Advocacy groups sue city of Ocala for lodging ordinance

By  | 

OCALA, Fla. (WCJB)-- The City of Ocala is facing a lawsuit filed by the American Civil Liberties Union challenging the city's "trespass and unlawful lodging" ordinance.

This legal action is being brought by three advocacy groups, representing more than 200 homeless people.

According to the complaint, this is an illegal ordinance that's resulted in one plaintiff spending 148 nights in jail and having to pay more than three-thousand dollars in fees.

The ACLU, Southern Legal Counsel and a pro bono attorney out of Ocala, have filed a lawsuit against the City of Ocala, claiming, the city's 'trespass and unlawful lodging' ordinance is attacking the homeless.

"Our main goal here is to change how cities are addressing homelessness. We don't think that people should be sleeping outside either but the solution is not putting people in jail, the solution is addressing why people are homeless and why people can't afford housing,” said Kirsten Anderson with Southern Legal Counsel.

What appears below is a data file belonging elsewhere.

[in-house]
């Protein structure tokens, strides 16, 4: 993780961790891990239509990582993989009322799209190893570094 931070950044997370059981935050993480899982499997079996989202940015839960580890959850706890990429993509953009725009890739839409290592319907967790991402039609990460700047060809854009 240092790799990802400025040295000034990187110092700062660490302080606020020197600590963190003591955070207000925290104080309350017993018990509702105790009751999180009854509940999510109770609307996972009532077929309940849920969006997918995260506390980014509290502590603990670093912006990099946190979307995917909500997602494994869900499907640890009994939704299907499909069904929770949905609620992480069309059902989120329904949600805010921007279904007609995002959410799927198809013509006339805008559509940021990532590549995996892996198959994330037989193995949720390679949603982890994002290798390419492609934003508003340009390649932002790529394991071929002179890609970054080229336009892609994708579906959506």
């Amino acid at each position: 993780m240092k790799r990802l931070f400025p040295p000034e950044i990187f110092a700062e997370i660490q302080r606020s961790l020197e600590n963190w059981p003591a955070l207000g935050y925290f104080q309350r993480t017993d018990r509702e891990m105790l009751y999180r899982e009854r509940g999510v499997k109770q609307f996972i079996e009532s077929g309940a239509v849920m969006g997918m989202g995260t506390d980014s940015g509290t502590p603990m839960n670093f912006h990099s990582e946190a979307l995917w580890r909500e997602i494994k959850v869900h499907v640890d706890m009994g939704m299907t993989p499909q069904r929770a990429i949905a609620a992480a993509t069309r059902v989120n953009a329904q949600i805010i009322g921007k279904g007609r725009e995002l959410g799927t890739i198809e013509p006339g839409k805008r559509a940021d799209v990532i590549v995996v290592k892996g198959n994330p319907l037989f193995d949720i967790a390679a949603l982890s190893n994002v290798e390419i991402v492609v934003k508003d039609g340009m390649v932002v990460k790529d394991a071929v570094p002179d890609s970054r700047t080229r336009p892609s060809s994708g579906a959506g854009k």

Anderson has an issue with the ordinance, as she says, singling out the homeless.

"The ordinance on its face singles out homeless people for punishment and says that if you're sleeping and you say that you're homeless that alone is enough to get arrested,” she added.

To take a deeper look, the ordinance does state, that those who identify as homeless may not sleep or rest on private property, or under any structure without the permission of the owner.

Public property, including government buildings, parks, sidewalks, or benches are also off-limits to the homeless who intend to sleep.

But city officials say, this isn't to harm the homeless.

"The city doesn't care, that's the furthest thing from the truth,” said Ocala City Attorney Patrick Gilligan.

Merely sleeping in a place is not enough for a citation or an arrest, the ordinance also states.

There must be one or more indications of lodging, such as a tent or sleeping bag.

And while the city council would like to see a solution to homelessness, Gilligan said, the city must try to do so with a limited budget and something that works for all who call Ocala home.

"They're not the only citizens. We have citizens that are property owners and just do not want to see people just doing whatever they want, where they want and tolerate lawlessness, and the city isn't going to have the money to take care of them,” Gilligan added.

In the end, the ACLU hopes that the city will provide more adequate shelters and social services to the homeless population in Ocala.

However, Gilligan said that on a tight budget, efforting social services would be almost impossible financially.

The group has not officially served the city, but when they do the city will have 21 days to file a response.